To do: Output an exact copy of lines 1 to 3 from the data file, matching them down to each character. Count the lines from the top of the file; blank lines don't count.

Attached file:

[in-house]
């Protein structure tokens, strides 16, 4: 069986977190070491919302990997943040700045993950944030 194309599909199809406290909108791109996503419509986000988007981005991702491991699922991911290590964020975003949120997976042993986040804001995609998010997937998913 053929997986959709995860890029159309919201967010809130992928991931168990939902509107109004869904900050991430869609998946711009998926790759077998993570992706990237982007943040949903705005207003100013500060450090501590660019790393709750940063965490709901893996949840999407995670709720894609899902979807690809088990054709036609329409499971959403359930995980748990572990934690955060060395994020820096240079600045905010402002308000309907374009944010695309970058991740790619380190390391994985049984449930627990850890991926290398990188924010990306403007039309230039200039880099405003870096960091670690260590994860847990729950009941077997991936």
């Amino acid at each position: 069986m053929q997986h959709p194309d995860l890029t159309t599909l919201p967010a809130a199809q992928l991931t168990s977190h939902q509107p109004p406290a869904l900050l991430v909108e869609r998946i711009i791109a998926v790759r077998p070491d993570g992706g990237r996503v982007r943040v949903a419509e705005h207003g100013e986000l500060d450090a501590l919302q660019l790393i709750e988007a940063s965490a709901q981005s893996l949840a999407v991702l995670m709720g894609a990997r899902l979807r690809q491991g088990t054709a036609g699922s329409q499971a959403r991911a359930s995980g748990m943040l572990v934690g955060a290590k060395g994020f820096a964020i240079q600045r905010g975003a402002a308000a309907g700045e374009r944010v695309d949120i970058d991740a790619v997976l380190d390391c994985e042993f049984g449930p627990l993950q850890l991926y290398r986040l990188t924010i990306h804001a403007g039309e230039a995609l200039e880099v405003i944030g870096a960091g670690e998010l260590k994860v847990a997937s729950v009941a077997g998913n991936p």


[in-house]
């Protein structure tokens, strides 16, 4: 069986977190070491919302990997943040700045993950944030 194309599909199809406290909108791109996503419509986000988007981005991702491991699922991911290590964020975003949120997976042993986040804001995609998010997937998913 053929997986959709995860890029159309919201967010809130992928991931168990939902509107109004869904900050991430869609998946711009998926790759077998993570992706990237982007943040949903705005207003100013500060450090501590660019790393709750940063965490709901893996949840999407995670709720894609899902979807690809088990054709036609329409499971959403359930995980748990572990934690955060060395994020820096240079600045905010402002308000309907374009944010695309970058991740790619380190390391994985049984449930627990850890991926290398990188924010990306403007039309230039200039880099405003870096960091670690260590994860847990729950009941077997991936």
């Amino acid at each position: 069986m053929q997986h959709p194309d995860l890029t159309t599909l919201p967010a809130a199809q992928l991931t168990s977190h939902q509107p109004p406290a869904l900050l991430v909108e869609r998946i711009i791109a998926v790759r077998p070491d993570g992706g990237r996503v982007r943040v949903a419509e705005h207003g100013e986000l500060d450090a501590l919302q660019l790393i709750e988007a940063s965490a709901q981005s893996l949840a999407v991702l995670m709720g894609a990997r899902l979807r690809q491991g088990t054709a036609g699922s329409q499971a959403r991911a359930s995980g748990m943040l572990v934690g955060a290590k060395g994020f820096a964020i240079q600045r905010g975003a402002a308000a309907g700045e374009r944010v695309d949120i970058d991740a790619v997976l380190d390391c994985e042993f049984g449930p627990l993950q850890l991926y290398r986040l990188t924010i990306h804001a403007g039309e230039a995609l200039e880099v405003i944030g870096a960091g670690e998010l260590k994860v847990a997937s729950v009941a077997g998913n991936p």